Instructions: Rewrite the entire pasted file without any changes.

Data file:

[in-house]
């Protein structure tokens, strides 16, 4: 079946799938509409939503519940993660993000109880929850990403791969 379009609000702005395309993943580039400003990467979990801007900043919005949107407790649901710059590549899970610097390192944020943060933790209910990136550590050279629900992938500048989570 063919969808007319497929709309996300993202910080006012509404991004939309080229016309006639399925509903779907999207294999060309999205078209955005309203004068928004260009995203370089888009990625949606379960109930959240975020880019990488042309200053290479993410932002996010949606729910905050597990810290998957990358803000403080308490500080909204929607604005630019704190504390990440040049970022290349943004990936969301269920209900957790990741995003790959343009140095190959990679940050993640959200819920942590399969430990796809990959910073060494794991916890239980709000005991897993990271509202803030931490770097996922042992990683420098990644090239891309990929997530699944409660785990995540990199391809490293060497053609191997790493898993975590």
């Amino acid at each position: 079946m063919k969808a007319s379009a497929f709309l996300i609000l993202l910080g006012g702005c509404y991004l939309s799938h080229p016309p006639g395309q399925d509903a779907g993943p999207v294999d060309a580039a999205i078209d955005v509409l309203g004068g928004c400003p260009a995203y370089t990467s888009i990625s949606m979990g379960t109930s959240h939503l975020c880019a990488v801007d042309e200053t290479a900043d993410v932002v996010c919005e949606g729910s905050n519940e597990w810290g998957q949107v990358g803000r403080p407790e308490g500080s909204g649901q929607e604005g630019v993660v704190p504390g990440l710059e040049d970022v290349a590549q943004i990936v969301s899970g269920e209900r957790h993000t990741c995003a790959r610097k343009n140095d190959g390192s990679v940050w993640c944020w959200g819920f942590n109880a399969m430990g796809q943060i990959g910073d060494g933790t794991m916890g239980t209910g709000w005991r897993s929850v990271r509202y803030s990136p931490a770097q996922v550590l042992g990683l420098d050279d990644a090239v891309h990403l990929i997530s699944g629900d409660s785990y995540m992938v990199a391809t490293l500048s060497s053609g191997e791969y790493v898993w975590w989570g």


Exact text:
[in-house]
């Protein structure tokens, strides 16, 4: 079946799938509409939503519940993660993000109880929850990403791969 379009609000702005395309993943580039400003990467979990801007900043919005949107407790649901710059590549899970610097390192944020943060933790209910990136550590050279629900992938500048989570 063919969808007319497929709309996300993202910080006012509404991004939309080229016309006639399925509903779907999207294999060309999205078209955005309203004068928004260009995203370089888009990625949606379960109930959240975020880019990488042309200053290479993410932002996010949606729910905050597990810290998957990358803000403080308490500080909204929607604005630019704190504390990440040049970022290349943004990936969301269920209900957790990741995003790959343009140095190959990679940050993640959200819920942590399969430990796809990959910073060494794991916890239980709000005991897993990271509202803030931490770097996922042992990683420098990644090239891309990929997530699944409660785990995540990199391809490293060497053609191997790493898993975590």
């Amino acid at each position: 079946m063919k969808a007319s379009a497929f709309l996300i609000l993202l910080g006012g702005c509404y991004l939309s799938h080229p016309p006639g395309q399925d509903a779907g993943p999207v294999d060309a580039a999205i078209d955005v509409l309203g004068g928004c400003p260009a995203y370089t990467s888009i990625s949606m979990g379960t109930s959240h939503l975020c880019a990488v801007d042309e200053t290479a900043d993410v932002v996010c919005e949606g729910s905050n519940e597990w810290g998957q949107v990358g803000r403080p407790e308490g500080s909204g649901q929607e604005g630019v993660v704190p504390g990440l710059e040049d970022v290349a590549q943004i990936v969301s899970g269920e209900r957790h993000t990741c995003a790959r610097k343009n140095d190959g390192s990679v940050w993640c944020w959200g819920f942590n109880a399969m430990g796809q943060i990959g910073d060494g933790t794991m916890g239980t209910g709000w005991r897993s929850v990271r509202y803030s990136p931490a770097q996922v550590l042992g990683l420098d050279d990644a090239v891309h990403l990929i997530s699944g629900d409660s785990y995540m992938v990199a391809t490293l500048s060497s053609g191997e791969y790493v898993w975590w989570g």